When I was young and first learning to codeswitch I’d sometimes talk college in the wrong settings and it would come off condescending to people I knew who didn’t talk college. That was intensely painful both for, again, the distance, plus having made someone uncomfortable, plus having someone think about me that I would do so deliberately in that particular way. Accidental condescension, I guess one could call it. I think a lot of condescension is like that, accidental, habitual, failure to think.
I think being on the receiving end of condescension long enough can lead to an excess of self-awareness, paying attention to one’s self in a way that... like... hmm, I’m fumbling.
Say life’s a stage, we’re all extras. Accidental condescension is spotlighting yourself, stepping into the light on purpose with others as the backdrop you pop out of. The excessive self-awareness is a mental spotlighting in a different way, thinking too much about your particularity - am I moving in line with the ensemble? am I singing off-key? - and losing some of the sense of participation in a common horizon of experience.
Are those words okay to use? Will I get the job? Will my neighbor still think of me as another regular person in the neighborhood? There’s distance on either side, wrong words and you fall into either one, or get left here, a small stupid island.
I said I lost the thread but I think I haven’t found it yet. Little by little, we’ll get there (this is me faking it in hopes of making it).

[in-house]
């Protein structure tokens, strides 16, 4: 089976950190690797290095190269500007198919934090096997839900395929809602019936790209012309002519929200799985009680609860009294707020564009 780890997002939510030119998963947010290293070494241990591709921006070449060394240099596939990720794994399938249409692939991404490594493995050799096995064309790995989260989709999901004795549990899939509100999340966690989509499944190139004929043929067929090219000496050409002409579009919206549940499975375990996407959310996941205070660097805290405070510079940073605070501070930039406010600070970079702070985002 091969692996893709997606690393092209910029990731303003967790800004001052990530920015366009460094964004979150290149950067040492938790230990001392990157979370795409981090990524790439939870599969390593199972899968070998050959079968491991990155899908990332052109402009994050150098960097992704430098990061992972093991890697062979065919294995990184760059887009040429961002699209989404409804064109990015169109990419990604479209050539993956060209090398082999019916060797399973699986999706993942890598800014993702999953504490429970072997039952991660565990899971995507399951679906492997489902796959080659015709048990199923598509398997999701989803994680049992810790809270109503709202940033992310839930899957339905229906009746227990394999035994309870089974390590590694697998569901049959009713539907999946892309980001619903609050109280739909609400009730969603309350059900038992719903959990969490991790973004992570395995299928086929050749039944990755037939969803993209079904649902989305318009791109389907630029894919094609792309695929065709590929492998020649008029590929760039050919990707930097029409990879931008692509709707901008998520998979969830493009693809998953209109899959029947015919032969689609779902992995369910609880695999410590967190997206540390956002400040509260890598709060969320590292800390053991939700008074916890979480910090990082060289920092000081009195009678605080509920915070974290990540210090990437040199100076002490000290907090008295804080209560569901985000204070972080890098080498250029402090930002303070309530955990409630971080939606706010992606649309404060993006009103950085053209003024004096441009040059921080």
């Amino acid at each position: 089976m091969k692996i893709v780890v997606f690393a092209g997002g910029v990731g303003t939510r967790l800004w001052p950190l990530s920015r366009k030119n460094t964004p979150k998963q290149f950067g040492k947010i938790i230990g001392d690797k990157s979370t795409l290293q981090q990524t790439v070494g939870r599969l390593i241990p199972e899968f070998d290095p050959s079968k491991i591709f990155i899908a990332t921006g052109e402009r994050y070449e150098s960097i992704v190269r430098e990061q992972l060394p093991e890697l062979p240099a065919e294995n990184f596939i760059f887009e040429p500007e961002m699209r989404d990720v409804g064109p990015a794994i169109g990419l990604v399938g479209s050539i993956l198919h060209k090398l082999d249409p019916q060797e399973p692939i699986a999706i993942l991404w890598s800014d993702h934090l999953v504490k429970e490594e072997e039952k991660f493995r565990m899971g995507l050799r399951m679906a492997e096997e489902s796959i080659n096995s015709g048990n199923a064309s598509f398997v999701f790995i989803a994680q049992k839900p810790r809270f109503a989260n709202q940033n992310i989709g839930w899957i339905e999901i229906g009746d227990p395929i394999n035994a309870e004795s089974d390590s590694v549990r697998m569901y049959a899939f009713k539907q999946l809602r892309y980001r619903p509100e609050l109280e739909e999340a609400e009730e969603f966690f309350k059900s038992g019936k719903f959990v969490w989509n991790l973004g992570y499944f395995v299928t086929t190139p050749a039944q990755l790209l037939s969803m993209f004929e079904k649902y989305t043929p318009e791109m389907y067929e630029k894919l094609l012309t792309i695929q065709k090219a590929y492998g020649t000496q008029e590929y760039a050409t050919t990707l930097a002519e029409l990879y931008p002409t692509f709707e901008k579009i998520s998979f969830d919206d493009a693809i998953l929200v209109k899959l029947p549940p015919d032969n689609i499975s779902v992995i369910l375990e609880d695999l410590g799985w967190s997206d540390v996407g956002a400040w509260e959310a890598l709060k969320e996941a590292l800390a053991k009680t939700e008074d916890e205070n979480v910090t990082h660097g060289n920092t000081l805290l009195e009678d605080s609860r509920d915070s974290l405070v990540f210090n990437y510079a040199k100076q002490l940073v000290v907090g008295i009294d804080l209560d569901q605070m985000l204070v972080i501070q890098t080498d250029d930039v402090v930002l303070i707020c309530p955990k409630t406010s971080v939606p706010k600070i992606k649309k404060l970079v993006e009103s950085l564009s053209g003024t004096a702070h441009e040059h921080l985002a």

So far this is mostly minor twinges resulting from a life on the edges of condescension - to mix the metaphor, I’ve rarely if ever gotten it with both barrels, but what do I even really mean? Here’s what’s been on my mind.
I repeatedly have seen or heard people speaking on behalf of ordinary working class people in a way that suggests those ordinary people are not complex, multifaceted people who the speaker thinks of as peers or people who the speaker is in any dialog with. The Charles Kerr translation of The Internationale says something like, “we want no condescending saviors to rule us from their judgment hall.” Condescending saviors talk with their peers, sometimes fight with their peers, and treat working class people as pawns in those fights, sometimes the stakes of those fights, objects of conversation. There are so many examples it’s hard to pick one. I also don’t want to pick one because at the end of the day I don’t hate the condescenders, I hate their condescension. In the moment of experience I might want to shout profanity but the anger cools and I just feel tired, and if I’ve dropped an F bomb on someone I feel moreso. The tiredness accumulates the more I’m in spaces where this happens and not in other spaces to let it out. I was in those spaces more once, in labor movement-adjacent activist spaces populated by people from similar backgrounds. I hope to be again eventually, lifecourse and luck permitting. It gets tiring as well because explaining it closes one kind of distance, that resulting from other people’s accidental condescension, and it opens another, that which makes me want to point this out and talk about it at all. What’s the computer’s line in War Games? Something like ‘a strange game, the only winning move is not to play.’ Having to deal with condescension, there’s only losing moves really, because only losers get condescended to, and only the most unhappy self-lacerating people truly want to win over the people who called them losers and be welcomed by them.
I’m a first gen college student who ended up getting a PhD. I’ve run into a lot of condescension but this life experience of mine is not always immediately visible, as far as I know, so I’ve more been in the room around condescension than explicitly subjected to it. That’s been bad enough, and I’m aware others get it far worse. “What a stupid world,” wrote a poet, of sorts.